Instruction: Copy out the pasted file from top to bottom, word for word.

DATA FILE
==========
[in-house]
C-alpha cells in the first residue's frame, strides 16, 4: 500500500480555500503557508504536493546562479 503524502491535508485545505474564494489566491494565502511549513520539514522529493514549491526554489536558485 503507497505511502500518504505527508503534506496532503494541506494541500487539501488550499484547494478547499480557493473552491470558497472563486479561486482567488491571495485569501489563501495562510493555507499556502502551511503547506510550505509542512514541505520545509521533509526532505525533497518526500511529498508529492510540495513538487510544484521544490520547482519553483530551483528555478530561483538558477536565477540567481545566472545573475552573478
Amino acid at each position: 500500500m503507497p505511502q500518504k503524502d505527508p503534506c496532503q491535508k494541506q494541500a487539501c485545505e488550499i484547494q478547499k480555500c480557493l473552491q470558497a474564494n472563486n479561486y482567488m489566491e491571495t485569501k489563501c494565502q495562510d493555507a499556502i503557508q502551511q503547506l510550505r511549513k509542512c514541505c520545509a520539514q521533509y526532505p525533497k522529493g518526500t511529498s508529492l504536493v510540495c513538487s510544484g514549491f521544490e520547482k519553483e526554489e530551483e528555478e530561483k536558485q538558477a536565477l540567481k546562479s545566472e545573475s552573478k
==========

[in-house]
C-alpha cells in the first residue's frame, strides 16, 4: 500500500480555500503557508504536493546562479 503524502491535508485545505474564494489566491494565502511549513520539514522529493514549491526554489536558485 503507497505511502500518504505527508503534506496532503494541506494541500487539501488550499484547494478547499480557493473552491470558497472563486479561486482567488491571495485569501489563501495562510493555507499556502502551511503547506510550505509542512514541505520545509521533509526532505525533497518526500511529498508529492510540495513538487510544484521544490520547482519553483530551483528555478530561483538558477536565477540567481545566472545573475552573478
Amino acid at each position: 500500500m503507497p505511502q500518504k503524502d505527508p503534506c496532503q491535508k494541506q494541500a487539501c485545505e488550499i484547494q478547499k480555500c480557493l473552491q470558497a474564494n472563486n479561486y482567488m489566491e491571495t485569501k489563501c494565502q495562510d493555507a499556502i503557508q502551511q503547506l510550505r511549513k509542512c514541505c520545509a520539514q521533509y526532505p525533497k522529493g518526500t511529498s508529492l504536493v510540495c513538487s510544484g514549491f521544490e520547482k519553483e526554489e530551483e528555478e530561483k536558485q538558477a536565477l540567481k546562479s545566472e545573475s552573478k